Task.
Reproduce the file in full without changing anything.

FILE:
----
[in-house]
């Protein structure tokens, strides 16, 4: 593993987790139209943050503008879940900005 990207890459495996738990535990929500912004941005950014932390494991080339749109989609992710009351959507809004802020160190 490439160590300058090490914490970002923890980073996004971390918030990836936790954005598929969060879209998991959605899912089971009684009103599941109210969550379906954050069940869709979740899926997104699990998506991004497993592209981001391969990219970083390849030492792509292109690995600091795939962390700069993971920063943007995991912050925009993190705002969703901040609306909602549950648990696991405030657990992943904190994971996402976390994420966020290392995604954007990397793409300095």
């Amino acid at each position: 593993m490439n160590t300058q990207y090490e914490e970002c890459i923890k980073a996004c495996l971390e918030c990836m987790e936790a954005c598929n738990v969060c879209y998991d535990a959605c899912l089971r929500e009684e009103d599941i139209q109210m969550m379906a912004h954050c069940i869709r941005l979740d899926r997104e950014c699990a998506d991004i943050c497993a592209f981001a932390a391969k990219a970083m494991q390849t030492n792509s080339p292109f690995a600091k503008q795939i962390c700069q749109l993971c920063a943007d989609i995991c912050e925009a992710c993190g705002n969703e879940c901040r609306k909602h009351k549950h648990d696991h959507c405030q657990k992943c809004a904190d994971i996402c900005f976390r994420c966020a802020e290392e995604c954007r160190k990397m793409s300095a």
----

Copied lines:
[in-house]
């Protein structure tokens, strides 16, 4: 593993987790139209943050503008879940900005 990207890459495996738990535990929500912004941005950014932390494991080339749109989609992710009351959507809004802020160190 490439160590300058090490914490970002923890980073996004971390918030990836936790954005598929969060879209998991959605899912089971009684009103599941109210969550379906954050069940869709979740899926997104699990998506991004497993592209981001391969990219970083390849030492792509292109690995600091795939962390700069993971920063943007995991912050925009993190705002969703901040609306909602549950648990696991405030657990992943904190994971996402976390994420966020290392995604954007990397793409300095």
């Amino acid at each position: 593993m490439n160590t300058q990207y090490e914490e970002c890459i923890k980073a996004c495996l971390e918030c990836m987790e936790a954005c598929n738990v969060c879209y998991d535990a959605c899912l089971r929500e009684e009103d599941i139209q109210m969550m379906a912004h954050c069940i869709r941005l979740d899926r997104e950014c699990a998506d991004i943050c497993a592209f981001a932390a391969k990219a970083m494991q390849t030492n792509s080339p292109f690995a600091k503008q795939i962390c700069q749109l993971c920063a943007d989609i995991c912050e925009a992710c993190g705002n969703e879940c901040r609306k909602h009351k549950h648990d696991h959507c405030q657990k992943c809004a904190d994971i996402c900005f976390r994420c966020a802020e290392e995604c954007r160190k990397m793409s300095a």